American Society for Microbiology honors Dianne K. Newman

July 14, 2008

Washington, DC--May 28, 2008--The 2008 American Society for Microbiology (ASM) Eli Lilly and Company Research Award is being presented to Dianne K. Newman, Wilson Professor of Biology and Geobiology, Massachusetts Institute of Technology. This award recognizes fundamental research of unusual merit in microbiology or immunology by an individual on the threshold of his or her career.

Dr. Newman is a pioneering young scientist who has championed the field of geomicrobiology. Her seminal research in this field combines original thinking and powerful experimental approaches, and she has fundamentally changed perceptions of how the earth was formed by demonstrating the role that microbes have had in shaping the planet. Everyone in this burgeoning field benefits from the techniques, constructs, and physiological approaches that Dr. Newman has established for studying bacterial-geologic interaction. Her research applies traditional methods of genetics and molecular biology to poorly understood geological phenomena. She demonstrated that bacteria access insoluble iron by releasing extracellular electron transfer shuttle molecules that reduce and solubilize the iron, thereby making it available for use. She also identified and characterized the process of bacterial respiration of arsenate, and then developed a technique to rapidly and accurately identify arsenate respiring bacteria.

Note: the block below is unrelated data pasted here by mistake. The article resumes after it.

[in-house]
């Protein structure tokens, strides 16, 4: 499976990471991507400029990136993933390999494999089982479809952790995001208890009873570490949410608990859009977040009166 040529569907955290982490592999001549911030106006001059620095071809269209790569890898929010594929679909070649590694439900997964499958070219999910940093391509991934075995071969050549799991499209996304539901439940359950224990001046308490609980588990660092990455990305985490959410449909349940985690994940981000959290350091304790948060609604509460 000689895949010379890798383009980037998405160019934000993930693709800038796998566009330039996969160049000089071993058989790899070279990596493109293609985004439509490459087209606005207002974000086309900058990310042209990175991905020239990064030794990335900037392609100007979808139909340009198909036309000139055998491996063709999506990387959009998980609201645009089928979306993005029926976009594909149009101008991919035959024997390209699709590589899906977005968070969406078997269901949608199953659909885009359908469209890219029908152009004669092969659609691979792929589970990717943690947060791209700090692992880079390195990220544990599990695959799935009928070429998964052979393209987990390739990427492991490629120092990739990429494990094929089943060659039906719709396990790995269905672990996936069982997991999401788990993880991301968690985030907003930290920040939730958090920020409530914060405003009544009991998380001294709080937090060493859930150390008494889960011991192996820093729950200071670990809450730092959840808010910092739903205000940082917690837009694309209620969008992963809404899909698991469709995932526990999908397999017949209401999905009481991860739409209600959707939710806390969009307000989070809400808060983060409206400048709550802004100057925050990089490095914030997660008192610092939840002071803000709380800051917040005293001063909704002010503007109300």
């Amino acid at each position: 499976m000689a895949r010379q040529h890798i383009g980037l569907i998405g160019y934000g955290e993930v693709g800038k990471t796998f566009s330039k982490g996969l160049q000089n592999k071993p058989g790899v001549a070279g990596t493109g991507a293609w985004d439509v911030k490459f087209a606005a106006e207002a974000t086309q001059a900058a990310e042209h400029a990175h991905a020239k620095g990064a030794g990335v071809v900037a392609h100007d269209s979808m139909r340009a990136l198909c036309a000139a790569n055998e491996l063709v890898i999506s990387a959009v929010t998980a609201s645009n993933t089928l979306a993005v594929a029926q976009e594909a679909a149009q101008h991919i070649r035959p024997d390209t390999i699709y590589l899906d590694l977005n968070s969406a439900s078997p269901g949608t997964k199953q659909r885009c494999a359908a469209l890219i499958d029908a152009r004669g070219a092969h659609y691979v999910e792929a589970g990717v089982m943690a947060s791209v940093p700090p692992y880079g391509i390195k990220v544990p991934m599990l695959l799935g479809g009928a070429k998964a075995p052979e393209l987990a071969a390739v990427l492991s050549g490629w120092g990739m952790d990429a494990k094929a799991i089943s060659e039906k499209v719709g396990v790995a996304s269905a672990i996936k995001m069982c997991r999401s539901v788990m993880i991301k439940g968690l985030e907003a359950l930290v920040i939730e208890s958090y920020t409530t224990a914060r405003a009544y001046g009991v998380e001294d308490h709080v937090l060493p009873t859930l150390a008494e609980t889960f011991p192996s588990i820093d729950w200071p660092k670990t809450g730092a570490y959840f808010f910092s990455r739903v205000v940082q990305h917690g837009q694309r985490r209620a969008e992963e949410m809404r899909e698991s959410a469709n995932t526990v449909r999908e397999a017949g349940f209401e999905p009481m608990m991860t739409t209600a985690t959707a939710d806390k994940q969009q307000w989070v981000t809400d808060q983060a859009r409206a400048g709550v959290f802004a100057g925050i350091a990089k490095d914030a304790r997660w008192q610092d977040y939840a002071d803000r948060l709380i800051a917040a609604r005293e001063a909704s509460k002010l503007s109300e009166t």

Dr. Newman holds a B.A. in German Studies from Stanford University and received her Ph.D. in Civil and Environmental Engineering from the Massachusetts Institute of Technology.

The Eli Lilly and Company Research Award will be presented during the 108th General Meeting of the American Society for Microbiology (ASM), June 1 - June 5, 2008 in Boston, Massachusetts. ASM is the world's oldest and largest life science organization and has more than 43,000 members worldwide. ASM's mission is to advance the microbiological sciences and promote the use of scientific knowledge for improved health and economic and environmental well-being.
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American Society for Microbiology

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